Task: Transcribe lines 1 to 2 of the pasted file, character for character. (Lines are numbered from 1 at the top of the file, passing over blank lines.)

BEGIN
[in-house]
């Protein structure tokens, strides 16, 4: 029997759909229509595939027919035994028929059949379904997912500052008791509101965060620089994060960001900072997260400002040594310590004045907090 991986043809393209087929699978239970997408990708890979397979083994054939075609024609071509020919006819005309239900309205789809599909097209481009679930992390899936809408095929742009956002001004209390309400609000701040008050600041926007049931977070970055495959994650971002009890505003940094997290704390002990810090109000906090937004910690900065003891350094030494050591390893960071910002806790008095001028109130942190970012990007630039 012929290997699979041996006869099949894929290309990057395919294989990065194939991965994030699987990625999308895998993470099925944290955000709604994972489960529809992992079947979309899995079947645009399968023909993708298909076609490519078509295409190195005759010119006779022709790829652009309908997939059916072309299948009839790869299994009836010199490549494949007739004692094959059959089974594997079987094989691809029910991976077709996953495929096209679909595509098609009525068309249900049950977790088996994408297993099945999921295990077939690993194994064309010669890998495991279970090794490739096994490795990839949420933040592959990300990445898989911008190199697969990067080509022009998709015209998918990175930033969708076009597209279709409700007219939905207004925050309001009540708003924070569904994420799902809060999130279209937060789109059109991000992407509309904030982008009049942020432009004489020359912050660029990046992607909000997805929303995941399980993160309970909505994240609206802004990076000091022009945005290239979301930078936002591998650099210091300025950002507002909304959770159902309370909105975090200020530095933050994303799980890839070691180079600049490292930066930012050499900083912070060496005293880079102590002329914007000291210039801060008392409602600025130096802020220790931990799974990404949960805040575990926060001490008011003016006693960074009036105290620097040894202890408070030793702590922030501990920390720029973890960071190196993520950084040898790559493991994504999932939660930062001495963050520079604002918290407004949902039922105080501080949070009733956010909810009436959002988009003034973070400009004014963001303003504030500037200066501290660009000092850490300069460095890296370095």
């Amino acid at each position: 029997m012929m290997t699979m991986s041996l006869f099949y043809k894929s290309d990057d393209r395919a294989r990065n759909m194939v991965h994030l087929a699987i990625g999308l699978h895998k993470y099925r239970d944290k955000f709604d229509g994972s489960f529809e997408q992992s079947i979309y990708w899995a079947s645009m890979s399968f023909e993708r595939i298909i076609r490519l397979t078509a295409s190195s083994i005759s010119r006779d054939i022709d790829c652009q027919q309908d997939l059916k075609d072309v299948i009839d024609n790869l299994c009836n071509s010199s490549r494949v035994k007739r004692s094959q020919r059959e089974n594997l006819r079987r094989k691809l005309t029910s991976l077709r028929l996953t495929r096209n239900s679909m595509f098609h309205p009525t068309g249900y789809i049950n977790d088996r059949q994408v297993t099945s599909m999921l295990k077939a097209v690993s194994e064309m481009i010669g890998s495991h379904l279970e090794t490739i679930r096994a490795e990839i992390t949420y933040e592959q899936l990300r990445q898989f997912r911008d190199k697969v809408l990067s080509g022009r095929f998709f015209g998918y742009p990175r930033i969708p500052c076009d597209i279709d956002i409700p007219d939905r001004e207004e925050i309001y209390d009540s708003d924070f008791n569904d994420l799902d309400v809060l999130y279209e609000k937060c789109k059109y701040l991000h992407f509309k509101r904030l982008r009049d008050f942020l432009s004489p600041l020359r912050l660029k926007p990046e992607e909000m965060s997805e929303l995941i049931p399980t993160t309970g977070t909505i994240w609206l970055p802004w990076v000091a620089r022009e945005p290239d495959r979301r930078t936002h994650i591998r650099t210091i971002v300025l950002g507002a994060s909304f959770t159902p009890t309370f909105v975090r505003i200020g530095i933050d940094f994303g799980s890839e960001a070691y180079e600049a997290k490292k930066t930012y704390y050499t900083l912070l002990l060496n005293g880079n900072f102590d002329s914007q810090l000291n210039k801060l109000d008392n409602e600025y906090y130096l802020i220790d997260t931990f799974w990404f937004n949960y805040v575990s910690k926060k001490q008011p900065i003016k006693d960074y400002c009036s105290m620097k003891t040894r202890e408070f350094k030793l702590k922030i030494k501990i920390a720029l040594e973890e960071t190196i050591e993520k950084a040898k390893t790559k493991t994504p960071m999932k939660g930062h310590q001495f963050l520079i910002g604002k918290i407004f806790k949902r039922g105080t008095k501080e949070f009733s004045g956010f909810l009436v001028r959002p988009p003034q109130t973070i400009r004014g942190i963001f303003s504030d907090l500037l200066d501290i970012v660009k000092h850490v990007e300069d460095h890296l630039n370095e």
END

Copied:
[in-house]
């Protein structure tokens, strides 16, 4: 029997759909229509595939027919035994028929059949379904997912500052008791509101965060620089994060960001900072997260400002040594310590004045907090 991986043809393209087929699978239970997408990708890979397979083994054939075609024609071509020919006819005309239900309205789809599909097209481009679930992390899936809408095929742009956002001004209390309400609000701040008050600041926007049931977070970055495959994650971002009890505003940094997290704390002990810090109000906090937004910690900065003891350094030494050591390893960071910002806790008095001028109130942190970012990007630039 012929290997699979041996006869099949894929290309990057395919294989990065194939991965994030699987990625999308895998993470099925944290955000709604994972489960529809992992079947979309899995079947645009399968023909993708298909076609490519078509295409190195005759010119006779022709790829652009309908997939059916072309299948009839790869299994009836010199490549494949007739004692094959059959089974594997079987094989691809029910991976077709996953495929096209679909595509098609009525068309249900049950977790088996994408297993099945999921295990077939690993194994064309010669890998495991279970090794490739096994490795990839949420933040592959990300990445898989911008190199697969990067080509022009998709015209998918990175930033969708076009597209279709409700007219939905207004925050309001009540708003924070569904994420799902809060999130279209937060789109059109991000992407509309904030982008009049942020432009004489020359912050660029990046992607909000997805929303995941399980993160309970909505994240609206802004990076000091022009945005290239979301930078936002591998650099210091300025950002507002909304959770159902309370909105975090200020530095933050994303799980890839070691180079600049490292930066930012050499900083912070060496005293880079102590002329914007000291210039801060008392409602600025130096802020220790931990799974990404949960805040575990926060001490008011003016006693960074009036105290620097040894202890408070030793702590922030501990920390720029973890960071190196993520950084040898790559493991994504999932939660930062001495963050520079604002918290407004949902039922105080501080949070009733956010909810009436959002988009003034973070400009004014963001303003504030500037200066501290660009000092850490300069460095890296370095």